Writing the Novel They Can't Put Down
Why do some novels become spectacular bestsellers while others fall flat?
This concise (31,000 words) guidebook explains the key elements of those page-turners that earn a place of honor on our keeper shelves. Learn how to avoid pitfalls like obscurity and over-writing while utilizing story questions, point of view, classic story structure, empathy, and more, to keep your readers enthralled. The author, in addition to being an award-winning, USA Today bestseller, taught fiction writing for twenty years and has served as editor and marketing manager for two major New York book publishers.
From the introduction to the book:
Talking about writing methods is like talking about religion and politics. The reason Mama always said not to do it at the dinner table is ’cause nobody likes blood in their shrimp bisque. The problem is that all-too-common “What’s best for me is best for you” attitude. It’s just amazing to me how many novelists insist, when writing books like this or teaching classes, on preaching The Gospel of The One Right Way.
My mantra is: Writing is an art, not a science. There is no One Right Way, a fact that is simultaneously encouraging (“I’m on my own!”) and dismaying (“I’m on my own.”). Writing is a personal, solitary endeavor, in which you’re creating something brand spanking new from your own raw gray matter. No one can write in that one way that is uniquely yours, and other writers shouldn’t try to dictate your working methods or shove their personal and highly subjective Rules of Good Writing down your throat.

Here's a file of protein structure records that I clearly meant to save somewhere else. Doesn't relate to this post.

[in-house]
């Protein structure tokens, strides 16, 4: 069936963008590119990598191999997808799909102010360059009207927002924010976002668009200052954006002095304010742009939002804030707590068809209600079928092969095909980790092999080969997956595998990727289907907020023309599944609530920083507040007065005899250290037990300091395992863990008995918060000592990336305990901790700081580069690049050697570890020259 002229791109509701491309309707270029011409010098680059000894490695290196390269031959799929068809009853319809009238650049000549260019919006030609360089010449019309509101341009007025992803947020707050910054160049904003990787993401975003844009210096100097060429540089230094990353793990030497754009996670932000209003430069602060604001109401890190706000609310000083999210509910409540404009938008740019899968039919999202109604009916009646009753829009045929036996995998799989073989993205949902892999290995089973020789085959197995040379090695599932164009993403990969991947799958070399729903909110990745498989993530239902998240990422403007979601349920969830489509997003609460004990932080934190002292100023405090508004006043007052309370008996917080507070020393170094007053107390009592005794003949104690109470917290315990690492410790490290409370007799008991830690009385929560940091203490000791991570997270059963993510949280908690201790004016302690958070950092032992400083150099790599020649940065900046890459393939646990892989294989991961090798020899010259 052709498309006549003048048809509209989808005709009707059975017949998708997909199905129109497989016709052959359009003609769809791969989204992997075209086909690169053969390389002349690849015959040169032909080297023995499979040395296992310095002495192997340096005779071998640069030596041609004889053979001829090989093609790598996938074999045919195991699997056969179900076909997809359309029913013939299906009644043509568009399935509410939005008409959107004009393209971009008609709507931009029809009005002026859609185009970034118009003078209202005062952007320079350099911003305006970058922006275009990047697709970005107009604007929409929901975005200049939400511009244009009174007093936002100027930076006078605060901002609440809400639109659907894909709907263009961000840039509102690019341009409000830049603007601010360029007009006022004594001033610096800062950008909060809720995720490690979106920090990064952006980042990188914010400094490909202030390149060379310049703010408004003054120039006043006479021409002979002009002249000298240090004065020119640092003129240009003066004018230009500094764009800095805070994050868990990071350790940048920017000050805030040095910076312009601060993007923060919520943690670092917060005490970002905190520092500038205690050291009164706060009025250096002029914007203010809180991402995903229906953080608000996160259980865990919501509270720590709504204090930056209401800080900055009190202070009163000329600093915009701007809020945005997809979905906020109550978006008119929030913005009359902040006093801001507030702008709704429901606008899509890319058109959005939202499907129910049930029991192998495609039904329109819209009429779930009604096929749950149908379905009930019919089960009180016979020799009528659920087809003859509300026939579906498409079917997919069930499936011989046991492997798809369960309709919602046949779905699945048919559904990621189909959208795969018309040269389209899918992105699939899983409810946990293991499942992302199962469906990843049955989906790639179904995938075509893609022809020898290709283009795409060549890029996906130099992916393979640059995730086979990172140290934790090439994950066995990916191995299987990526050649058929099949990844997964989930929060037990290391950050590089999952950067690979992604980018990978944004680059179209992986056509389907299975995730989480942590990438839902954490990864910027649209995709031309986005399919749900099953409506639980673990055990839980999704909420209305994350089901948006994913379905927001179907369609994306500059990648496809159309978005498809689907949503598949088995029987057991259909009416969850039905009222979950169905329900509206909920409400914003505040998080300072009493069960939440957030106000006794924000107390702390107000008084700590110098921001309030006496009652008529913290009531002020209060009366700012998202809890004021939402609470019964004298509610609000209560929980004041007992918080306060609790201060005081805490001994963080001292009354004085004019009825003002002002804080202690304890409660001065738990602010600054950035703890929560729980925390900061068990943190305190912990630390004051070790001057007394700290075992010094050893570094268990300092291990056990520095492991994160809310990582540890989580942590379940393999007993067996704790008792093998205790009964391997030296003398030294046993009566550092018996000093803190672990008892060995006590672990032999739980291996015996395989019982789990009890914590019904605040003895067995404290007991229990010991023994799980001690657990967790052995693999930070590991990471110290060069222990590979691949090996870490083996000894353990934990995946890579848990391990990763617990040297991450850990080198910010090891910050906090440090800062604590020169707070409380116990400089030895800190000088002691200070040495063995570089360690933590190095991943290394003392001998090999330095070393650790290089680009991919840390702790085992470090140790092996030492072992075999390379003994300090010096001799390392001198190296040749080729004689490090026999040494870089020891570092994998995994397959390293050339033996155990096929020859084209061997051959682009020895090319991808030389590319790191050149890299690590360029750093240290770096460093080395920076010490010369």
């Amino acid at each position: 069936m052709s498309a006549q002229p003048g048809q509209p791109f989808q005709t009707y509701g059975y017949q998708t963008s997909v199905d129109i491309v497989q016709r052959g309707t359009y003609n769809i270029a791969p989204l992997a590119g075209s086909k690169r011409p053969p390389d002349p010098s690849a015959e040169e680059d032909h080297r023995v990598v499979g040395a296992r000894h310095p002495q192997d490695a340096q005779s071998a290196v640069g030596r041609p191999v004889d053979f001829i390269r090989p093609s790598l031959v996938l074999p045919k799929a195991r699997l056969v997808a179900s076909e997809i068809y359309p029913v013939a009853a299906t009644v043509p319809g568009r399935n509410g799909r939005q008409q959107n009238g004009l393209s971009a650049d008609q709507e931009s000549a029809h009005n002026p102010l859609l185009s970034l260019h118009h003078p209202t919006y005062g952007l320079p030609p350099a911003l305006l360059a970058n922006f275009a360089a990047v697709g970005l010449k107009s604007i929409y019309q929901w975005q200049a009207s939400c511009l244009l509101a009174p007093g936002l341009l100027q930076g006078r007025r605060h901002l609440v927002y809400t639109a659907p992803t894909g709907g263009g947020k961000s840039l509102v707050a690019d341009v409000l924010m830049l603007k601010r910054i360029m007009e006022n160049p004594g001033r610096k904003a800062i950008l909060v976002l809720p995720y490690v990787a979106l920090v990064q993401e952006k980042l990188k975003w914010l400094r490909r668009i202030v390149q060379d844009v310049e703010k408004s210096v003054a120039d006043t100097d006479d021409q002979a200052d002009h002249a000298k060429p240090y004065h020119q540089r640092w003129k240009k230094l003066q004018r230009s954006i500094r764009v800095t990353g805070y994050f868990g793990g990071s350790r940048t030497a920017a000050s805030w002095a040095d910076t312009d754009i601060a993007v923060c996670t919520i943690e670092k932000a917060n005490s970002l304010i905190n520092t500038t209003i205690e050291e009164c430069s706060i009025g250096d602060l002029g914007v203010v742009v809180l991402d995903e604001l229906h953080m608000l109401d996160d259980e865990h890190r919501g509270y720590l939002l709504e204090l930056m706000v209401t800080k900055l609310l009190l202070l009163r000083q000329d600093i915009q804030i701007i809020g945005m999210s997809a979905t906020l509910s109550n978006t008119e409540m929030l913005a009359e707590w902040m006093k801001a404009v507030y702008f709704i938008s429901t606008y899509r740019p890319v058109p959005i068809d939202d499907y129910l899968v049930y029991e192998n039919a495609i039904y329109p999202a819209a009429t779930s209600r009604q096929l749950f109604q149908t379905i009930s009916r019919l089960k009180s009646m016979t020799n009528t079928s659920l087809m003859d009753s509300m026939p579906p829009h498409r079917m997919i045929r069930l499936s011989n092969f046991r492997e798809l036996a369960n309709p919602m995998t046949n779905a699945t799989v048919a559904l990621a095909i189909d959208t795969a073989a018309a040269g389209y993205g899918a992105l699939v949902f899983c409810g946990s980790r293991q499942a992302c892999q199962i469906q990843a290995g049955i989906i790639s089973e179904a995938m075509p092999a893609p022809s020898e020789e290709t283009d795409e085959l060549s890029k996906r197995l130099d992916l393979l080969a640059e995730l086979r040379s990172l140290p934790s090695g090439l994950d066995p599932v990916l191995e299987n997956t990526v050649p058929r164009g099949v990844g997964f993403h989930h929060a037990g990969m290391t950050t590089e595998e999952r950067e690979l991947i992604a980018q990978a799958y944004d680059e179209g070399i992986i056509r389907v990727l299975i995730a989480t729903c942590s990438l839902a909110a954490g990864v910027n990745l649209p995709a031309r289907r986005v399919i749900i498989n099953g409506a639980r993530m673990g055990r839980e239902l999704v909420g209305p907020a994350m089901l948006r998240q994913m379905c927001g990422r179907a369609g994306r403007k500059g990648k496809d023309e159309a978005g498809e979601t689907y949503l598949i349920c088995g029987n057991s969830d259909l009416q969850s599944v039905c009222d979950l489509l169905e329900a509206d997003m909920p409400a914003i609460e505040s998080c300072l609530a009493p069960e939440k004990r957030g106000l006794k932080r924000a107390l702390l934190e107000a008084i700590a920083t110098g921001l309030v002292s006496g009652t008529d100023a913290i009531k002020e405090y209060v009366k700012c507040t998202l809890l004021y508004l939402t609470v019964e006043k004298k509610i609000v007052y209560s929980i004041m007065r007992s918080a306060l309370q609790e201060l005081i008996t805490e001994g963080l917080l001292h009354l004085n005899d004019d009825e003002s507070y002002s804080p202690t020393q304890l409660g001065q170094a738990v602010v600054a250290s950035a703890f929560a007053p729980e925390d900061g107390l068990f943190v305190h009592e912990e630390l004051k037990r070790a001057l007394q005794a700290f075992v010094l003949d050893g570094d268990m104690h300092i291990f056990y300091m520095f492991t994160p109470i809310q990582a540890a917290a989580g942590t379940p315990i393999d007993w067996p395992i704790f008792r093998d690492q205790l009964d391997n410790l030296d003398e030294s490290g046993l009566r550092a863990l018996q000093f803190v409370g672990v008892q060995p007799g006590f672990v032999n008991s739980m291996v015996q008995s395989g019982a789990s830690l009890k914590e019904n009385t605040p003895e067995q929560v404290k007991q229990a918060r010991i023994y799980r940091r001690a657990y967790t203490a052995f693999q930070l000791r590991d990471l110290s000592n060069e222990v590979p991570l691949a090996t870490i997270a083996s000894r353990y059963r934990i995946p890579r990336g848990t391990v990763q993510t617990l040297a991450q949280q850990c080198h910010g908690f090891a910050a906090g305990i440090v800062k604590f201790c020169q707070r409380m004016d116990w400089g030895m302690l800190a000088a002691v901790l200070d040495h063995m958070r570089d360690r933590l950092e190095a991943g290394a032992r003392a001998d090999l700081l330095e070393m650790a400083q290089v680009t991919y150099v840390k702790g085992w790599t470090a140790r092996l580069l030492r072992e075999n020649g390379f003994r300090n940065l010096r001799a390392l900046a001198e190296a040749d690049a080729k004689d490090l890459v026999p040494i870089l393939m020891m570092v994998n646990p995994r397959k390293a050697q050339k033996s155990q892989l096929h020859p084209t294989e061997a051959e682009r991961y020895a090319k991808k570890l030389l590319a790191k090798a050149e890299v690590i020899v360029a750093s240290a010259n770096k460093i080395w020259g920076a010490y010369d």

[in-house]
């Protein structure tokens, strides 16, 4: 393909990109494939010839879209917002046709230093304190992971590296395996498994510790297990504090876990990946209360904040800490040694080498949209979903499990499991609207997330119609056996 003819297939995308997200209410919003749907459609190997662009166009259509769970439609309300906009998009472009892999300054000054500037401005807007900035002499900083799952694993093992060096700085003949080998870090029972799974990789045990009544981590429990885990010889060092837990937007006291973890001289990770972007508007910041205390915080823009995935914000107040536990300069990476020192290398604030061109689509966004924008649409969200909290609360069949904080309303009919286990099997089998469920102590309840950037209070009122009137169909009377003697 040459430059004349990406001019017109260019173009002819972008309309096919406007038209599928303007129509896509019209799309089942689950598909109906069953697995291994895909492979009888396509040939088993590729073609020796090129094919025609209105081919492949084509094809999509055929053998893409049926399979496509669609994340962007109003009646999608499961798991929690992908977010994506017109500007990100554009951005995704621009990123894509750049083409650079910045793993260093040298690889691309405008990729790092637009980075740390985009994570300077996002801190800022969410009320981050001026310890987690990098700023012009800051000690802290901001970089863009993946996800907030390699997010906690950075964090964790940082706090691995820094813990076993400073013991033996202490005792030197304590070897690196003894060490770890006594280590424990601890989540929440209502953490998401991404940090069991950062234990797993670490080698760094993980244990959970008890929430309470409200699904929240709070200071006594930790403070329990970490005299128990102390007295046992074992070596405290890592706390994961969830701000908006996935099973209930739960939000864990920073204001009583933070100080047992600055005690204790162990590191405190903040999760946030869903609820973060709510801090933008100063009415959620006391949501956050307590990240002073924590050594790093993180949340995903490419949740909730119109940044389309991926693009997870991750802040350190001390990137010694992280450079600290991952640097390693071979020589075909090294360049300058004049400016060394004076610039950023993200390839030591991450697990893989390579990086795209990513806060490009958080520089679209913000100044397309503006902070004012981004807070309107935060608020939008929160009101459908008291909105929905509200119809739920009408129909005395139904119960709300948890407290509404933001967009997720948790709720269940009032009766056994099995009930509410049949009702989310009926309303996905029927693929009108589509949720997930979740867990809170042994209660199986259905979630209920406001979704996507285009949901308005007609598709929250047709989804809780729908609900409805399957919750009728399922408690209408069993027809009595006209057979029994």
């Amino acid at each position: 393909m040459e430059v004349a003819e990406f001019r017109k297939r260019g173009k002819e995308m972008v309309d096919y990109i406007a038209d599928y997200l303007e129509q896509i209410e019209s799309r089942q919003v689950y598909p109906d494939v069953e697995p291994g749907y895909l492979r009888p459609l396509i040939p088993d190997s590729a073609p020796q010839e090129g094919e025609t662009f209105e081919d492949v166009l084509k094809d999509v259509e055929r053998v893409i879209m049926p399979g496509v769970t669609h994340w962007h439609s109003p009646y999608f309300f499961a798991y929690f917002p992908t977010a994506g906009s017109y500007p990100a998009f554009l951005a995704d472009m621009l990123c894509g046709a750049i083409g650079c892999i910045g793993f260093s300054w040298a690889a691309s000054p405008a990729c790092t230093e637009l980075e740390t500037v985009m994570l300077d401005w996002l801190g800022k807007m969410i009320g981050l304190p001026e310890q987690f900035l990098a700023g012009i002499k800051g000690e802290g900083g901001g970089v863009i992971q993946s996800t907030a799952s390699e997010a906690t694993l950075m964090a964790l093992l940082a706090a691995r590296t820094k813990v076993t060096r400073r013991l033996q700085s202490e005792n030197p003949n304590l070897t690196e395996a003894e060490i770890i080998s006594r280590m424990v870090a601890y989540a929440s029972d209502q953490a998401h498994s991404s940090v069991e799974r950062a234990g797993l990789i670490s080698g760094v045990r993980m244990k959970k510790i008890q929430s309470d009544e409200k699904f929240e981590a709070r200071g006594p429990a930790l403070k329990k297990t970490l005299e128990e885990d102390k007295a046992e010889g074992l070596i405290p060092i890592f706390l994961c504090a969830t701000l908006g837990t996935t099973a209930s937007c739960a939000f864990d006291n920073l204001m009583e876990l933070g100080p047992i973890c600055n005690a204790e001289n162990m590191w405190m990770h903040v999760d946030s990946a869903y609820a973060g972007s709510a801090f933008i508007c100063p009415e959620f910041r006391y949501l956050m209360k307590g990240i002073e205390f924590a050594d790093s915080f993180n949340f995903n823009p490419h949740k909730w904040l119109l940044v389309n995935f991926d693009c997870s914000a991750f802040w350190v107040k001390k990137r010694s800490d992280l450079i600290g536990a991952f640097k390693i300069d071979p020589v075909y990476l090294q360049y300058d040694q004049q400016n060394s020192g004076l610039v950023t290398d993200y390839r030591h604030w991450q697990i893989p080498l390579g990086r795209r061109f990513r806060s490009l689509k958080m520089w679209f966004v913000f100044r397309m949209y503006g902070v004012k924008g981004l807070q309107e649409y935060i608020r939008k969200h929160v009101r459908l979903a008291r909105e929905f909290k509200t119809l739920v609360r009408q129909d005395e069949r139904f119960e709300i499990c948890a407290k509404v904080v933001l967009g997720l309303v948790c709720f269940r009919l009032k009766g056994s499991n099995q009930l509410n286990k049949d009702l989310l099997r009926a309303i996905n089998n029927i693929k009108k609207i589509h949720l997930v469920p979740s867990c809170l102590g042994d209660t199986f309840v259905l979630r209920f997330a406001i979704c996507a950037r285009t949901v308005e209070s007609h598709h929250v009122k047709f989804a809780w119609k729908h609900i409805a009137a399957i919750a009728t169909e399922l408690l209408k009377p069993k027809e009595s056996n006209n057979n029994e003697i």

“If that’s true,” you ask, “then what’s the point of a book like this?”
If this were a rulebook, there would be no point to it, but it’s not. It’s a guidebook. The advice within, derived from centuries of storytelling wisdom, is meant to help you achieve your goal of writing really great, compelling novels, the page-turners we all love to read and strive to create.
With fiction writing, as with any art form, there are certain time-honored, widely accepted principles that are worth learning if you’re really serious about doing it well, if only so you don’t waste a lot of time and effort making mistakes that will brand your work as amateurish—and that will take yet more time and effort to unlearn. Those principles are what this book is about. Once you have a working knowledge of the fundamental building blocks of good fiction, you’ll have a foundation on which you can expand, or from which you can depart, or maybe a little bit of both.
So that’s the point of this book. Its contents are adapted from curricula I developed for the fiction writing courses I’ve taught and workshops I’ve delivered over the past couple of decades. My goal as a writing instructor has been to teach the basics of story structure, characterization, viewpoint, and so forth in as objective and straightforward a way as possible. I think of these basics as being like tools in a toolbox. You can pick and choose which ones you use for any given project, but knowing they’re all there, and knowing how to use them effectively, is priceless.